A new report reveals that the Arctic is warming at a faster pace than the rest of the Earth and could experience its first summer without any sea ice by 2050 under most scenarios where the world is unable to limit climate change.
The study, released by the Arctic Monitoring and Assessment Programme (AMAP), found that the "vast majority" of climate models predict that the Arctic would begin experiencing summers in which all sea ice in the region melts away by 2050. The Arctic region has also warmed by more than 3 degrees Celsius since 1979, according to the report, compared to about 1 degree Celsius for the world as a whole.
The likelihood of such an event occurring, which has not happened in recorded human history, becomes 10-times greater once the Earth warms past 1.5 degrees Celsius, which it is expected to do even if the goal of the Paris climate accord is met in full.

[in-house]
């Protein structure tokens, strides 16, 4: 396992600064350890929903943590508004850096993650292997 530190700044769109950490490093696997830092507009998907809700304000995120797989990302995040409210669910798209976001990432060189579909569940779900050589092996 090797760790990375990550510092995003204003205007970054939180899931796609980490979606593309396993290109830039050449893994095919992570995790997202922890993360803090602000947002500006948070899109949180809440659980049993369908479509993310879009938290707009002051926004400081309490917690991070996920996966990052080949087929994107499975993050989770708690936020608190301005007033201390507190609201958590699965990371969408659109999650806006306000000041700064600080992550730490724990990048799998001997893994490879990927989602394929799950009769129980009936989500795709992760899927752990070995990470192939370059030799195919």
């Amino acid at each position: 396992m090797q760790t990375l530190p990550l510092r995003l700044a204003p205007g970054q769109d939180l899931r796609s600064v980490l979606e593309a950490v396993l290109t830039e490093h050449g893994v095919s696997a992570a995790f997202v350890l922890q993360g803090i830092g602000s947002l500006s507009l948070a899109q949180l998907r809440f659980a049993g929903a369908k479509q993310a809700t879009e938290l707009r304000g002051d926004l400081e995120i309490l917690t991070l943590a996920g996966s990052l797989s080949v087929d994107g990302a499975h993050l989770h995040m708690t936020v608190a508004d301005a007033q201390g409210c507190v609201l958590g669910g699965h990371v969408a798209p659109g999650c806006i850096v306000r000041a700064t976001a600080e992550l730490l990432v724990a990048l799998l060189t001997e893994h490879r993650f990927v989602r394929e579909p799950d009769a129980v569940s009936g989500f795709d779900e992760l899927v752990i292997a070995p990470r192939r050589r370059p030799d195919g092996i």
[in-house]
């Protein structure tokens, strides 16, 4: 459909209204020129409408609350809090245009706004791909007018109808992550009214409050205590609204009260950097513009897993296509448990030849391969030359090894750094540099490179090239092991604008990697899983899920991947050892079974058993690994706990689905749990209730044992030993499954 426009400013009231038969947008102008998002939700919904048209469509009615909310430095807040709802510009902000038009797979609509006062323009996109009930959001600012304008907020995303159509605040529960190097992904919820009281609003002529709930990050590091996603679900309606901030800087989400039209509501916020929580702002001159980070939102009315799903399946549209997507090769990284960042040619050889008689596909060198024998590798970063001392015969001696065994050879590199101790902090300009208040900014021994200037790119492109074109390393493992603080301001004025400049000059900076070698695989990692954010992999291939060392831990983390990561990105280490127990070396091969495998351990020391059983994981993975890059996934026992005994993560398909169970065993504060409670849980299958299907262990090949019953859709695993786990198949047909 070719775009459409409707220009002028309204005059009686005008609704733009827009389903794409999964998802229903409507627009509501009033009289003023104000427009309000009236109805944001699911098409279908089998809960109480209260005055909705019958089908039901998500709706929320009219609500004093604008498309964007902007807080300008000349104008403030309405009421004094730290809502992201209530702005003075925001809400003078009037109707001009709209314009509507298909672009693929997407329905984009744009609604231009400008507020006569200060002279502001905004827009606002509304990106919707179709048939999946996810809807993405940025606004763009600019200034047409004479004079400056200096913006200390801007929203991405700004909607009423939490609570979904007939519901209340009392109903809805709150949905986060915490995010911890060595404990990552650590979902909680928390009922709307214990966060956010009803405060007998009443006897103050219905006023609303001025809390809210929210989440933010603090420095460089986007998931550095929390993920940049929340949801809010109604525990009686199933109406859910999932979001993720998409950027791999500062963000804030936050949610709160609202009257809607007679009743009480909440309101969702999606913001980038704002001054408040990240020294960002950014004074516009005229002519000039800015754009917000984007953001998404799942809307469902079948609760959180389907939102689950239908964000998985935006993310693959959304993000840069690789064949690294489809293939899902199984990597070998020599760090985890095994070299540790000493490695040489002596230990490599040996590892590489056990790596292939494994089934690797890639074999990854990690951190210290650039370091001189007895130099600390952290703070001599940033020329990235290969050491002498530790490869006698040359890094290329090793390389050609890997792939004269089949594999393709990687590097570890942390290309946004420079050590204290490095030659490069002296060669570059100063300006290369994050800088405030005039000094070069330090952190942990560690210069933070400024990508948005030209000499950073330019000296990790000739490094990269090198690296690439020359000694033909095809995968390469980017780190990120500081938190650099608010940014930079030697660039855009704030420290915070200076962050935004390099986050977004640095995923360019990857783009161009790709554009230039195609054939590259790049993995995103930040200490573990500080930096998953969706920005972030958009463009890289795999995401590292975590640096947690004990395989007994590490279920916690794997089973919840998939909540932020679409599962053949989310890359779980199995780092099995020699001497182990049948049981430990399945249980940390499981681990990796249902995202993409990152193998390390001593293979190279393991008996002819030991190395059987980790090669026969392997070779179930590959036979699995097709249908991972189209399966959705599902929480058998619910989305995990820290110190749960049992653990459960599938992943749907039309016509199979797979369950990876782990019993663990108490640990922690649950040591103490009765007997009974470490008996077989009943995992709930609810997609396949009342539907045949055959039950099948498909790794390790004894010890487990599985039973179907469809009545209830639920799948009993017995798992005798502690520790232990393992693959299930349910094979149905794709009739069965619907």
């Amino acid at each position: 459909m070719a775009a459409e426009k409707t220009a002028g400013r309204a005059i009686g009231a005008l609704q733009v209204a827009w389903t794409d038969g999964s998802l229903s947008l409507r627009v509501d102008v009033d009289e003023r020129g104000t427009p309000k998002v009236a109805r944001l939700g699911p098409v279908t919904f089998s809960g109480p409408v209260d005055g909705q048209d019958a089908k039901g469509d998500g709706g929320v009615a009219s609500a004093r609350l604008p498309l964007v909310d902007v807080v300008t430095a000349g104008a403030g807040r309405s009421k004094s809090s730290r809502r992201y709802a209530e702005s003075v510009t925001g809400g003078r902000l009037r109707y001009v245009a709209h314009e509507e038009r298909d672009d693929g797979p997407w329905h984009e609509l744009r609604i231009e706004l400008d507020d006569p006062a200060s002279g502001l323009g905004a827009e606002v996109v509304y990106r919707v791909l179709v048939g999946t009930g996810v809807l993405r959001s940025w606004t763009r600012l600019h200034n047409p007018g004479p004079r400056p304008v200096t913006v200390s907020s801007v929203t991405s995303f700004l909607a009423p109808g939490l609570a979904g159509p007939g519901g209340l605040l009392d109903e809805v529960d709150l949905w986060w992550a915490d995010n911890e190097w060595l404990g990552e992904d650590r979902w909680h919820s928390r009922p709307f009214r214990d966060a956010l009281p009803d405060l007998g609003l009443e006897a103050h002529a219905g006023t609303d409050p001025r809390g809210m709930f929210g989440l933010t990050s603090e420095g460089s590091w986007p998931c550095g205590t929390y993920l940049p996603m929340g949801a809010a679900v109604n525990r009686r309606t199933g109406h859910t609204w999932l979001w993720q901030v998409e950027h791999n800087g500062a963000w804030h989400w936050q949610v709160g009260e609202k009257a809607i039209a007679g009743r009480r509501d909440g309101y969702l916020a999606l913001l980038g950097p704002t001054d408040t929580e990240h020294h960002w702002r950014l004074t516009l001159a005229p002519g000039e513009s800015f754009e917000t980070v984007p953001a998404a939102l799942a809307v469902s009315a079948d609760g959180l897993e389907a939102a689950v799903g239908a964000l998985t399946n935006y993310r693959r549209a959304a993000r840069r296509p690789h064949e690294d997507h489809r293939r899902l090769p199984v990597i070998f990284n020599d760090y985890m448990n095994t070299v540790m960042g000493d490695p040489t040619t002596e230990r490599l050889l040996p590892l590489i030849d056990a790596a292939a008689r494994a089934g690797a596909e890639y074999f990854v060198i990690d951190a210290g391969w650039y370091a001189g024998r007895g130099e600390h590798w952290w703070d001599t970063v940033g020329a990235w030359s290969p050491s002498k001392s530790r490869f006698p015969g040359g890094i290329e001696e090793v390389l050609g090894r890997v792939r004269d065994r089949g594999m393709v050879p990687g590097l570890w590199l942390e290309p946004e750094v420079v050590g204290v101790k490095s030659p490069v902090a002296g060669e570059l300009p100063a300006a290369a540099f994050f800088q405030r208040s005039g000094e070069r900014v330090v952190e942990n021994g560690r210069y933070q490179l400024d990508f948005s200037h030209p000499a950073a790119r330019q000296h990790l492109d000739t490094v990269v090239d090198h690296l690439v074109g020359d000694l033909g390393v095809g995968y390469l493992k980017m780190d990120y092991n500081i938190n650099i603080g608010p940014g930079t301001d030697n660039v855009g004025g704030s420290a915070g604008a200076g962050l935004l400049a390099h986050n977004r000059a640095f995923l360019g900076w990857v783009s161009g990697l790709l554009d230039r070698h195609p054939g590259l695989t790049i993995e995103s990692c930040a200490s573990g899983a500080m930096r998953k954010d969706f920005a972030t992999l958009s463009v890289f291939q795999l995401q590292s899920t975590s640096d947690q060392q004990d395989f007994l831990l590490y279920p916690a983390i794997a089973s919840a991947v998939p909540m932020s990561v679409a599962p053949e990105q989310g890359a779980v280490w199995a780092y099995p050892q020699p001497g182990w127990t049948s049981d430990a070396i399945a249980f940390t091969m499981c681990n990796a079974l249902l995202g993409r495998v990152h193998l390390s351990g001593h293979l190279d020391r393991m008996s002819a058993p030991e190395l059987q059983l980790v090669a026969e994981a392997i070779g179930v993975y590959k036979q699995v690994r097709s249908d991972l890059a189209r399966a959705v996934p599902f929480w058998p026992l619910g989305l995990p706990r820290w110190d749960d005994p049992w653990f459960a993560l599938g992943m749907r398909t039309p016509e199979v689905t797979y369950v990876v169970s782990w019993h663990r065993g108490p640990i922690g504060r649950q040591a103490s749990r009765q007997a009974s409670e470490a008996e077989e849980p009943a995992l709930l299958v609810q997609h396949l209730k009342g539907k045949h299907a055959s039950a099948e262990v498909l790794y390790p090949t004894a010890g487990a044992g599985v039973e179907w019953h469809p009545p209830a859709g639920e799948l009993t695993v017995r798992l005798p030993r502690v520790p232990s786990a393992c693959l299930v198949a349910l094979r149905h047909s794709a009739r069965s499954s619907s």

"Because the buildup of greenhouse gases in the atmosphere, and some emissions of short-lived climate forcers, are driving Arctic climate change, the Arctic States, Permanent Participants, and observers to the Arctic Council should individually and collectively lead sustained, ambitious, and global efforts to reduce these emissions and fully implement the Paris Agreement," advise the report's authors.
"Changes in the Arctic have global implications. The rapid mass loss of the Greenland ice sheet and other Arctic land ice contributes more to global sea level rise than does the melting of ice in Antarctica," the report continued.
Sea level rise poses a major threat to coastal communities around the world. It is currently estimated that at least 300 million people live on land that will flood at least once a year by 2050 due to sea level rise.
The Biden administration moved to rejoin the Paris climate accord shortly after the president took office in January; the accord's goals are to limit carbon emissions and prevent the earth from warming by well below 2 degrees Celsius, and preferably by 1.5 degrees Celsius.